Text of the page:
Case of Cif Law

Topics: International trade, Insurance, Marine insurance Pages: 6 (1782 words) Published: May 14, 2011
Commercial and International trade law

1. Introduction

Carter plc. agreed to carry Scrutton plc.’s goods on board Carter’s ship from Portsmouth to Santander in Spain. And then sold it to Todd, but in the voyage, there are accidents, the goods were lost and damaged. The problems arose in this case involve international maritime transport and sales of goods, while Carter.plc,(the carrier) Scrtton.plc(the shipper) and Todd(the buyer) are companies in British or Spain, and each country is the member of International Convention for the Unification of Certain Rules of Law Relating to Bills of Lading (HAGUE RULES: HR), Protocol to Amend the International Convention for the Unification of Certain Rules of Law Relating to Bills of lading (VISBY RULES: VR) and United Nations Convention on Contracts of International Sales of Goods(CISG), since they didn’t make any decision on the laws or rules that should be applied in case of disputes, according to the international rules and practices, the Hague-Visby Rules and CISG should be applied to resolve the problems in this case. Besides, there was CIF term in this case, therefore, International Rules for the Interpretation of Trade Terms 2010(Inco terms 2010) shall also be applied. In summary, we should make comprehensive use of Hague-Visby Rules, the Inco Terms 2010 and the related international rules and practices to solve the problems that Todd met.

2. Case analysis

In this part, three questions will be answered which include whether Todd must accept the documents and pay, what Todd’s rights against the carrier and whether Todd may have a claim against anyone else? But before these questions, the duties of the parties’ should be cleared:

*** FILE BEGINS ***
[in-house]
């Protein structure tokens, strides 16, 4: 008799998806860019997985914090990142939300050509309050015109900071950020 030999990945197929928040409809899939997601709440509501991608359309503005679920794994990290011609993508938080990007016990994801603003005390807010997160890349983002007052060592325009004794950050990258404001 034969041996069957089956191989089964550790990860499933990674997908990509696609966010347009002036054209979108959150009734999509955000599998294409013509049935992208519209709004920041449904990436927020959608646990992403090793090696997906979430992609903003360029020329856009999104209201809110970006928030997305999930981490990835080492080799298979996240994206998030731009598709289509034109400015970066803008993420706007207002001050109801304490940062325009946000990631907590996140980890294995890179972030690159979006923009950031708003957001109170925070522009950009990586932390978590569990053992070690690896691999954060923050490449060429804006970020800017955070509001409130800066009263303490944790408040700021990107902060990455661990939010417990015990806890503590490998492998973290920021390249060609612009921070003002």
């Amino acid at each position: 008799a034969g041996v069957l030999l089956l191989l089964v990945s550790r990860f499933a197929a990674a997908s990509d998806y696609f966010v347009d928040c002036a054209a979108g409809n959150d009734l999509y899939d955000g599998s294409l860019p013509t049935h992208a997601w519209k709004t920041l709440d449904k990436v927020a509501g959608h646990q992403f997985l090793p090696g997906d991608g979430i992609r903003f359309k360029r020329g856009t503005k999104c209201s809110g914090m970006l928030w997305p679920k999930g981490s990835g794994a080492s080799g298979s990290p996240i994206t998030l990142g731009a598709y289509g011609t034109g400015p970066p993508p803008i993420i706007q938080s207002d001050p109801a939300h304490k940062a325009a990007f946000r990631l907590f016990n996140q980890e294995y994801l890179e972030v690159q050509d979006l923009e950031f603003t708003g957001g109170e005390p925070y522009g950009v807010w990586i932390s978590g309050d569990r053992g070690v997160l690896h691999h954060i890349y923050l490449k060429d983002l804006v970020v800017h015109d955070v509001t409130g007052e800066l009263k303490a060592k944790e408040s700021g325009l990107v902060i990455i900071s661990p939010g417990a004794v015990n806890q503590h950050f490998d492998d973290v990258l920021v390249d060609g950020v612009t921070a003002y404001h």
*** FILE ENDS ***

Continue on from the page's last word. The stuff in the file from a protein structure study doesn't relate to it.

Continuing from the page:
By the study of the Handbook, Scrutton plc. as the seller, has some duties:

1. Give a shipped transferable clean Bill of Lading to Todd. Todd will get this from the carrier once the goods have been shipped on board the ship. 2. Obtaining a contract of Marine Insurance for the Goods. Scrutton plc. will get this from an insurer. 3. Providing a commercial invoice to the Todd.

As the carrier, Cater plc.’s duties mainly include four aspects:

As to the ship, as to the treatment of the cargo, as to the documents and Exclusions. In this case, Carter must make space available when Scrutton plc. has booked the space. And properly and carefully load, handle, stow, carry, keep, care for, and discharge the goods carried.

2.1 Whether Todd must accept the documents and pay.

In a sales contract for goods, the buyer shall have the obligation to accept the documents and pay for the goods. According Inco Term 2010, under the clause of CIF, The seller is entitled to be paid (unless the parties agree to the contrary) once he has delivered the documents. This is true even if the goods never arrived. And in accordance with Article 66 of CISG, loss of or damage to the goods after the risk has passed to the buyer does not discharge him from his obligation to pay the price, unless the loss or damage is due to an act or omission of the seller. In the case Manbre Saccharine v Saccharine Products 1919, the ship was sunk and the goods never arrived, but the buyer still need to accept the documents and pay, for the risk of damage and lost of the goods had been transferred to him. So in this case, if the documents are right and exactly confirm to the letter of credit, which we can tell is true in this case, then Todd must accept the documents and pay. However, there are two separate sets of obligations the first relating to documents the second relating to the goods. Whilst the buyer may accept the documents he can still reject the goods if they are not as set out in the contract. For example they are not of the right quality or were shipped on the wrong date. In the case of Kwei Tek Choa v British Traders and Shippers, the buyer had already accepted the documents, but he could still reject the goods when he found that the bill of...
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